Published Friday, 11 May 2012
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In March a sonar scan during the search for a person who fell in the water revealed the intriguing image which led many to believe it could be a wartime vessel.
Londonderry was used as a naval base during World War Two and it was thought that Lough Foyle may have had a war grave beneath its waters.
However, during a visit to Derry Clarendon Street Conservation Area on Thursday, the Environment Minister finally ended speculation when he revealed the results of an investigation into the anomaly in the water.
Alex Attwood said: "Unfortunately, I have to again confirm that the thrilling possibility of a significant wreck has not been realised. The dive was difficult, with minimal visibility, much of the search conducted by finger-tip, with very limited visual inspection.
"However, the dive has concluded that there is a seam or ridge of bedrock/rock outcrop on the riverbed, around which there is various debris.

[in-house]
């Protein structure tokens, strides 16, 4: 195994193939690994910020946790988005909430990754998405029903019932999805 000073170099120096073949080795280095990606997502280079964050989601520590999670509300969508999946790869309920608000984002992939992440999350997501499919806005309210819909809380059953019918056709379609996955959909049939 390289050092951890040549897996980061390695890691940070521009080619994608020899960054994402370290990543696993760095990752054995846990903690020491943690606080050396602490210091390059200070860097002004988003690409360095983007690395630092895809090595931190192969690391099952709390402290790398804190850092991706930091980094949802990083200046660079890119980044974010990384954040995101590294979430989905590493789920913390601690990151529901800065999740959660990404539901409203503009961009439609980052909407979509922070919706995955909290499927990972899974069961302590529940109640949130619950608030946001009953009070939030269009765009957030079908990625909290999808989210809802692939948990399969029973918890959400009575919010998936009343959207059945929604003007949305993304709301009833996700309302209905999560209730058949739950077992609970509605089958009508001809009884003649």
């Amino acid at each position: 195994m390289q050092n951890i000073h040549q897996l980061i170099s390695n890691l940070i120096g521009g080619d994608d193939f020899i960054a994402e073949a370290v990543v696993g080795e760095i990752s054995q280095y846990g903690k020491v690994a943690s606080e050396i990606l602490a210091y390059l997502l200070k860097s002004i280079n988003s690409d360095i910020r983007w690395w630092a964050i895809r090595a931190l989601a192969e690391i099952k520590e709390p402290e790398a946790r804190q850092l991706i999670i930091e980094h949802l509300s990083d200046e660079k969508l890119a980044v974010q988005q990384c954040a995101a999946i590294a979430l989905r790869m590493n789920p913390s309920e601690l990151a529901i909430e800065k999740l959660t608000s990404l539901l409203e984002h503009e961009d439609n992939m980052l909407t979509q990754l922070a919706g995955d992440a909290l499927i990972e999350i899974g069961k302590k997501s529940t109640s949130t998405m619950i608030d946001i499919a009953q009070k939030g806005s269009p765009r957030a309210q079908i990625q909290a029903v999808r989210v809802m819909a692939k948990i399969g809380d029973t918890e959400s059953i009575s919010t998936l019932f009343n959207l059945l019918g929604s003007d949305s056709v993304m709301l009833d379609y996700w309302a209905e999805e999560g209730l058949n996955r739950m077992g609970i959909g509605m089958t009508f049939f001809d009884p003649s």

"There is no photograph to confirm this due to poor water quality - but diver and the sonar images lead to the conclusion that there is nothing of significance on the bed of the Lough at this point," he said.
"As I have said before, I share the sense of disappointment that a submarine or other wreck is not present.
"I want to acknowledge and thank the very many people who have helped in this enterprise - it has excited great public interest, some level of expectation and witnessed the individual and common efforts of many.
The minister added: "I also again want to recall how the search of the river was commenced in the first place - the search for a missing person.
"As the story of the 'submarine that never was' closes, I wish to remember the family of the person who was missing."